England’s Bell rings on SA’s dominance

Man-of-the-match Bell's innings at Lord's on Sunday was the cornerstone of England's 224 for four as they won with 20 balls to spare after good work by their bowlers restricted South Africa to 220 for eight.

Together with Warwickshire colleague Jonathan Trott (48), Bell shared a second-wicket stand of 141 after England lost captain Alastair Cook in the first over of their innings when he was lbw to a superb late in-swinger from fast bowler Dale Steyn.

But the Proteas – without rested paceman Morné Morkel – couldn't make further early inroads despite Steyn hitting Trott, a former South Africa youth international, on the finger.

As the floodlights took full effect on a gloomy day where the overcast conditions had prompted Cook to field first, Bell cover-drove left-arm seamer Wayne Parnell for four and advanced down the pitch to flat bat him over cover-point for another boundary.

Bell later drove left-arm spinner Robin Peterson high over long-off for six.

He was reprieved though on 65 when dropped by Peterson at mid-on off Lonwabo Tsotsobe. Next ball Bell pulled the left-arm seamer for four.

"I've been working at Warwickshire at hitting over the top, that's what you need to do opening the batting in one-day internationals," explained Bell.

Trott's patient innings ended when he was lbw on the sweep to slow left-armer Dean Elgar after South Africa reviewed Australian umpire Simon Taufel's original not out decision.

After Ravi Bopara fell cheaply following a brief rain break, Bell tried to slap a short ball from Steyn on the offside and was caught behind one-handed by leaping South Africa's captain and wicket-keeper AB de Villiers to end a 137-ball innings featuring a six and eight fours.

England still needed a further 35 runs for victory but the innings ended in a blizzard of boundaries, with left-hander Eoin Morgan a run-a-ball 36 not out and Craig Kieswetter, who ended the match with a superb off-driven six off Steyn, unbeaten on 21.

Earlier, James Tredwell atoned for dropping two catches with three wickets as England restricted South Africa to 220 for eight.

The off-spinner took three for 35 in eight overs, with all his wickets stumpings completed by Kieswetter – the first England wicket-keeper to have three stumpings in a one-day international.

"We've got a lot to look at now; our middle order failed again," said a disappointed de Villiers.

"We keep getting in and fail to go on to big runs. We just didn't have enough runs on the board today."

Cook added: "We made the most of the early conditions. Finny [Steven Finn] and Jimmy [Anderson] up front asked plenty of questions."

But the new-ball duo were denied an early wicket.

Tredwell, who took two for 49 in England's four-wicket series-levelling win across London at The Oval on Friday, got his chance this campaign when England rested No. 1 spinner Graeme Swann because of a longstanding elbow injury.

And it seemed England might miss Swann as much for his slip catching as his bowling on Sunday when Tredwell dropped openers Hashim Amla, on four, and Graeme Smith, on 26, both off fast bowler Finn.

Dropped catches had helped Amla become the first South African to a Test triple century, at The Oval last month, and make 150 in an 80-run win in the second one-dayer in Southampton.

As it was, missing Amla on Sunday cost England 41 runs when he was bowled by medium-pacer Bopara for an innings top score of 45.

Amla's exit was the start of a South Africa collapse from 100 for one to 115 for four with JP Duminy stumped off a well-flighted Tredwell delivery.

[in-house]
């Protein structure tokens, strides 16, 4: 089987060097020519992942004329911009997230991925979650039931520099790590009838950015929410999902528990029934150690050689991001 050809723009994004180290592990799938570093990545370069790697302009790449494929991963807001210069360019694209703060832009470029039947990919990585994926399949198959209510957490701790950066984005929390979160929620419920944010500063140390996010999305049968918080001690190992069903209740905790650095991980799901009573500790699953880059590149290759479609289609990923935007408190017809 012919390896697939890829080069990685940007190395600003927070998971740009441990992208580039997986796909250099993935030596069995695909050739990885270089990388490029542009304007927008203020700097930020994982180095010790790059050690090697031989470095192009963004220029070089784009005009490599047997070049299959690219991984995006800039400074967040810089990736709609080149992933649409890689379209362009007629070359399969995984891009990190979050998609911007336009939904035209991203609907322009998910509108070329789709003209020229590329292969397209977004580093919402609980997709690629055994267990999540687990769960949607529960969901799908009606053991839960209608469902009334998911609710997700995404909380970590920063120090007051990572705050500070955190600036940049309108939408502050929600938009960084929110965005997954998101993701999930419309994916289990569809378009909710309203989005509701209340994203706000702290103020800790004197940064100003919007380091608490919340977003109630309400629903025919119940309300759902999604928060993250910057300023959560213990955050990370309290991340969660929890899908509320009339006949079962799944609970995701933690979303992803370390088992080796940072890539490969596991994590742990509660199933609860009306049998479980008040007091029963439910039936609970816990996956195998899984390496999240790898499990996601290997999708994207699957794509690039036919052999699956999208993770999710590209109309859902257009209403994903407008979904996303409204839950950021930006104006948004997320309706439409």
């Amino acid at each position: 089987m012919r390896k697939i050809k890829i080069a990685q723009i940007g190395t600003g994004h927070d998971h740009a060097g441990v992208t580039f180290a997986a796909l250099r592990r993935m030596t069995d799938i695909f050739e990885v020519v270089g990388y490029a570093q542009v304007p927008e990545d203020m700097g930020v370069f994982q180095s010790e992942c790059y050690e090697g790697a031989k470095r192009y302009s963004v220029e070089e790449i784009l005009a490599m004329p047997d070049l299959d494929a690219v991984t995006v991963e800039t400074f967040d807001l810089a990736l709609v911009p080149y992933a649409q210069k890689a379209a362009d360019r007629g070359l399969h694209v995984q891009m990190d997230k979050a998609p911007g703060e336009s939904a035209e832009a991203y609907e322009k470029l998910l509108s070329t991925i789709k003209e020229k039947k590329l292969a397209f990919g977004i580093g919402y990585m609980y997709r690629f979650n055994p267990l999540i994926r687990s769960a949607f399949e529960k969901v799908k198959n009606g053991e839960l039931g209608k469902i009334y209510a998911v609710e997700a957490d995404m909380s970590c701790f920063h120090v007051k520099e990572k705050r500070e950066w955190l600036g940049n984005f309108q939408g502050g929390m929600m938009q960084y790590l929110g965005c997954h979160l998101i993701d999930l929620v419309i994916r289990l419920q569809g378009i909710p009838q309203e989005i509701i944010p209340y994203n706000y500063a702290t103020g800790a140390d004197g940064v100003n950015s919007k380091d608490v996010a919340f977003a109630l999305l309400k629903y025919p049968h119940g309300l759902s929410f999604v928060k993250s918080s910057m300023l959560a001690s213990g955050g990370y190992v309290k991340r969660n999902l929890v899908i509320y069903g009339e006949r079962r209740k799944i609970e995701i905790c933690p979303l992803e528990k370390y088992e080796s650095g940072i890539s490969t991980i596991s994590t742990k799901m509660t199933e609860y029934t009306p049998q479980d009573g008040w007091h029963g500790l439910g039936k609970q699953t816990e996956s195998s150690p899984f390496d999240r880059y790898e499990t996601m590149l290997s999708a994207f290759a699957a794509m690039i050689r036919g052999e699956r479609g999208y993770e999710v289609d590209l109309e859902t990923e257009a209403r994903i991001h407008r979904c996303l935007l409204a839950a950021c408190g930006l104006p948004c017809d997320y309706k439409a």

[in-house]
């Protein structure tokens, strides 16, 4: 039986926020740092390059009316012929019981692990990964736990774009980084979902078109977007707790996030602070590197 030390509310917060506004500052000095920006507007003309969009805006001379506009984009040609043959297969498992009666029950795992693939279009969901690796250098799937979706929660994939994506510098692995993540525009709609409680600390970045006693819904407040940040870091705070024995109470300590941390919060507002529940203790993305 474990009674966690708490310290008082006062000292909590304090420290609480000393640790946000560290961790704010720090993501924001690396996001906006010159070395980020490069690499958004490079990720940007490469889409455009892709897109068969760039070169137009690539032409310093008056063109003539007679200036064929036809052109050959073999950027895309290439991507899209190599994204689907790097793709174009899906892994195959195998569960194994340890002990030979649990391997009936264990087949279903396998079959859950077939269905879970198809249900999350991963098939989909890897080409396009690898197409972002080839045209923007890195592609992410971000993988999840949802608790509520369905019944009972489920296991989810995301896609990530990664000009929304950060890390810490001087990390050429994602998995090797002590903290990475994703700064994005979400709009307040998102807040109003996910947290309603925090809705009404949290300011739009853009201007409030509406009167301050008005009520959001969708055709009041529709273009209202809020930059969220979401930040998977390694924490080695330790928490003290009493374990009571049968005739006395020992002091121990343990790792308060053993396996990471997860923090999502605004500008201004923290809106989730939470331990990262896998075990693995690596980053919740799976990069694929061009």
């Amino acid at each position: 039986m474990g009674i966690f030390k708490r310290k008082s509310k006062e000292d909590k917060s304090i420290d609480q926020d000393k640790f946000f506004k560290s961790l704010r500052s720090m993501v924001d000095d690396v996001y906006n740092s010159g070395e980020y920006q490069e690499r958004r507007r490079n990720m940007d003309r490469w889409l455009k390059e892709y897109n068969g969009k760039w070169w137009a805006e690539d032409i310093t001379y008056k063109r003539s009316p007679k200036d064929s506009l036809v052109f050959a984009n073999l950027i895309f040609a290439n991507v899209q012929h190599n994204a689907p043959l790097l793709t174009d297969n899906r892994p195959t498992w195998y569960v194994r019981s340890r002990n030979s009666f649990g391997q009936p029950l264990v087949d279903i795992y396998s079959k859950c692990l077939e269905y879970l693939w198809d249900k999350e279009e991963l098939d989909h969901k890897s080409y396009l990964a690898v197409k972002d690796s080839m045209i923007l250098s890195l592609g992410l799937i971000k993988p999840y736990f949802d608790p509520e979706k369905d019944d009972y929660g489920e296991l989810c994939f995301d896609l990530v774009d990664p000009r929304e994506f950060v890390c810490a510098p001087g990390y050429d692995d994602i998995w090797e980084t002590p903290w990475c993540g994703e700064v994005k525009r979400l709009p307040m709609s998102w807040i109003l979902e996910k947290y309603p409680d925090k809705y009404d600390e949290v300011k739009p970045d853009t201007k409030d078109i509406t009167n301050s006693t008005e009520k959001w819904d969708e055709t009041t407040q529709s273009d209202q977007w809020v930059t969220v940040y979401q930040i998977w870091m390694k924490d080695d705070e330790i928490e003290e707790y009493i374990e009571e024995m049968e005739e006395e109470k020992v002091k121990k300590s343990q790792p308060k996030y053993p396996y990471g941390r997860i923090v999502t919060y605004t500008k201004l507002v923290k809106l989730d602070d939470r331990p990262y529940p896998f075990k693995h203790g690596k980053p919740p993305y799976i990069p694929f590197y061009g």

De Villiers (29) and Parnell (5) were also both stumped by Kieswetter as Tredwell took two wickets for no runs in five balls.

The series concludes at Nottingham's Trent Bridge ground on Wednesday. – AFP

Subscribe to the M&G

These are unprecedented times, and the role of media to tell and record the story of South Africa as it develops is more important than ever.

The Mail & Guardian is a proud news publisher with roots stretching back 35 years, and we’ve survived right from day one thanks to the support of readers who value fiercely independent journalism that is beholden to no-one. To help us continue for another 35 future years with the same proud values, please consider taking out a subscription.

Julian Guyer
Guest Author

Related stories

It’s just not cricket

Near Makhanda in the Eastern Cape in the village of Salem is a cricket pitch that is said to be the oldest in the country. Watered by blood and trauma, rolled with frontier nostalgia and contemporary paranoia, how does it play?

The last hours of Solomon Mujuru

Zimbabwean General Solomon Mujuru died in suspicious circumstances in August 2011. This is an edited extract from his recently published biography by Blessing-Miles Tendi

Desiré Wilson: Fast but forgotten

The South African is the only woman to ever win an F1 race, but her career was slowed down by political and financial barriers

‘Friendly’ Aussies ready for hostile tour

Coach Justin Langer and captain Aaron Finch are hopeful the game will be played in good spirits despite the expectation of crowd jeers

Cool-hand Ngidi scuttles England at the death

The fast bowler assured victory for the Proteas in a nail-biter T20 match

Past Proteas run the rule over new-look team

The South African side showed a mixed bag against England in the ODI series, and now have three T20s to build on the positive aspects

Ingonyama Trust Board moves to retrench staff

More than 50 workers at the Ingonyama Trust Board have been issued section 189 notices

No proof of Covid-19 reinfection, yet

Some people report testing positive for Covid-19 after initially having the disease and then testing negative. Scientists are still trying to understand if this means that reinfection is possible

press releases

Loading latest Press Releases…

The best local and international journalism

handpicked and in your inbox every weekday